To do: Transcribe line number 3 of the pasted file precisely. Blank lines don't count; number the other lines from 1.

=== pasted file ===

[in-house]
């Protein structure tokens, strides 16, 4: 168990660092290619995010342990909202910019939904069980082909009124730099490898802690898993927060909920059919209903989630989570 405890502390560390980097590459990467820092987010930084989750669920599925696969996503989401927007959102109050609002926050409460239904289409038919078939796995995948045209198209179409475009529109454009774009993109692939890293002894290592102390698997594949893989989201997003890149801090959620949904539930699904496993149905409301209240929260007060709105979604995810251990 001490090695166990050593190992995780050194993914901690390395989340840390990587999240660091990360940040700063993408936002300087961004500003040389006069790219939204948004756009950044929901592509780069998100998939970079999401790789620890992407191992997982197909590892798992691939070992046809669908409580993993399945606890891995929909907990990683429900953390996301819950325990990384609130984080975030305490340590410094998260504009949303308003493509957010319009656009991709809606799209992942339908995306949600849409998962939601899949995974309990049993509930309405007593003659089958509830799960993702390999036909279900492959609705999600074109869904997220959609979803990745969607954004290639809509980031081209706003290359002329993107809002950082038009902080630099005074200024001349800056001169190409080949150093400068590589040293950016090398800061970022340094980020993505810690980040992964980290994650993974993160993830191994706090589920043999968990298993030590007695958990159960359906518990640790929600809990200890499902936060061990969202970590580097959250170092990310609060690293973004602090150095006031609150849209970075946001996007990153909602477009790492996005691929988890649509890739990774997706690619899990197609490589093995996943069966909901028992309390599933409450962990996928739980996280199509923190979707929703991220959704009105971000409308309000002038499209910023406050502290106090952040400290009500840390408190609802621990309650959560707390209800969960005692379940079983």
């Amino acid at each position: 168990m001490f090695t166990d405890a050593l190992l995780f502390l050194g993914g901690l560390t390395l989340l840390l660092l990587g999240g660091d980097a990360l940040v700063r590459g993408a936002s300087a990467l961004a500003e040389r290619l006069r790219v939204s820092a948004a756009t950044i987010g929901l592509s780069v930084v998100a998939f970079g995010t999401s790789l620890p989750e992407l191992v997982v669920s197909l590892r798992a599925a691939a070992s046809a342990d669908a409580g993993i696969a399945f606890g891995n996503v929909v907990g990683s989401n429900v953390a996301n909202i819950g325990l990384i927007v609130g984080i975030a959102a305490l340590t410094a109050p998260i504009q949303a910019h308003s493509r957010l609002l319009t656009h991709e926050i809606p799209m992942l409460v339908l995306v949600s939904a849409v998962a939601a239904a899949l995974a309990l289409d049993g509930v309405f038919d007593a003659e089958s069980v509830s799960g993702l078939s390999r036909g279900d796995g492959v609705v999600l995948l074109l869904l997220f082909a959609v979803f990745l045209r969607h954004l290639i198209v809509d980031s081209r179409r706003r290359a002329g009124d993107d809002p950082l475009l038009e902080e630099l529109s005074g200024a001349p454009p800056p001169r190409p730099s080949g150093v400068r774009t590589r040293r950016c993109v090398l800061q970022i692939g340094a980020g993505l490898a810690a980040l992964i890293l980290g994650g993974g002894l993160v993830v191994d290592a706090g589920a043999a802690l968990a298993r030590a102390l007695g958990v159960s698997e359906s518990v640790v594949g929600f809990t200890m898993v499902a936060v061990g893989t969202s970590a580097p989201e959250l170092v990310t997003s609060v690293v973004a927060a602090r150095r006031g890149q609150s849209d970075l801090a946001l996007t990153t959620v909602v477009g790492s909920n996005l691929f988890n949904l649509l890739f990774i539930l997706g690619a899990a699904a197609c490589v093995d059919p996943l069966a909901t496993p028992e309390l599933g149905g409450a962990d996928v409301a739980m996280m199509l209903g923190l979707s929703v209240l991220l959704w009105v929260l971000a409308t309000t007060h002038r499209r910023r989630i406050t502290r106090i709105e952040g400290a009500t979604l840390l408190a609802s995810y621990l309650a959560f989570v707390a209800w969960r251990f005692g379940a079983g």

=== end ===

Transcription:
């Amino acid at each position: 168990m001490f090695t166990d405890a050593l190992l995780f502390l050194g993914g901690l560390t390395l989340l840390l660092l990587g999240g660091d980097a990360l940040v700063r590459g993408a936002s300087a990467l961004a500003e040389r290619l006069r790219v939204s820092a948004a756009t950044i987010g929901l592509s780069v930084v998100a998939f970079g995010t999401s790789l620890p989750e992407l191992v997982v669920s197909l590892r798992a599925a691939a070992s046809a342990d669908a409580g993993i696969a399945f606890g891995n996503v929909v907990g990683s989401n429900v953390a996301n909202i819950g325990l990384i927007v609130g984080i975030a959102a305490l340590t410094a109050p998260i504009q949303a910019h308003s493509r957010l609002l319009t656009h991709e926050i809606p799209m992942l409460v339908l995306v949600s939904a849409v998962a939601a239904a899949l995974a309990l289409d049993g509930v309405f038919d007593a003659e089958s069980v509830s799960g993702l078939s390999r036909g279900d796995g492959v609705v999600l995948l074109l869904l997220f082909a959609v979803f990745l045209r969607h954004l290639i198209v809509d980031s081209r179409r706003r290359a002329g009124d993107d809002p950082l475009l038009e902080e630099l529109s005074g200024a001349p454009p800056p001169r190409p730099s080949g150093v400068r774009t590589r040293r950016c993109v090398l800061q970022i692939g340094a980020g993505l490898a810690a980040l992964i890293l980290g994650g993974g002894l993160v993830v191994d290592a706090g589920a043999a802690l968990a298993r030590a102390l007695g958990v159960s698997e359906s518990v640790v594949g929600f809990t200890m898993v499902a936060v061990g893989t969202s970590a580097p989201e959250l170092v990310t997003s609060v690293v973004a927060a602090r150095r006031g890149q609150s849209d970075l801090a946001l996007t990153t959620v909602v477009g790492s909920n996005l691929f988890n949904l649509l890739f990774i539930l997706g690619a899990a699904a197609c490589v093995d059919p996943l069966a909901t496993p028992e309390l599933g149905g409450a962990d996928v409301a739980m996280m199509l209903g923190l979707s929703v209240l991220l959704w009105v929260l971000a409308t309000t007060h002038r499209r910023r989630i406050t502290r106090i709105e952040g400290a009500t979604l840390l408190a609802s995810y621990l309650a959560f989570v707390a209800w969960r251990f005692g379940a079983g």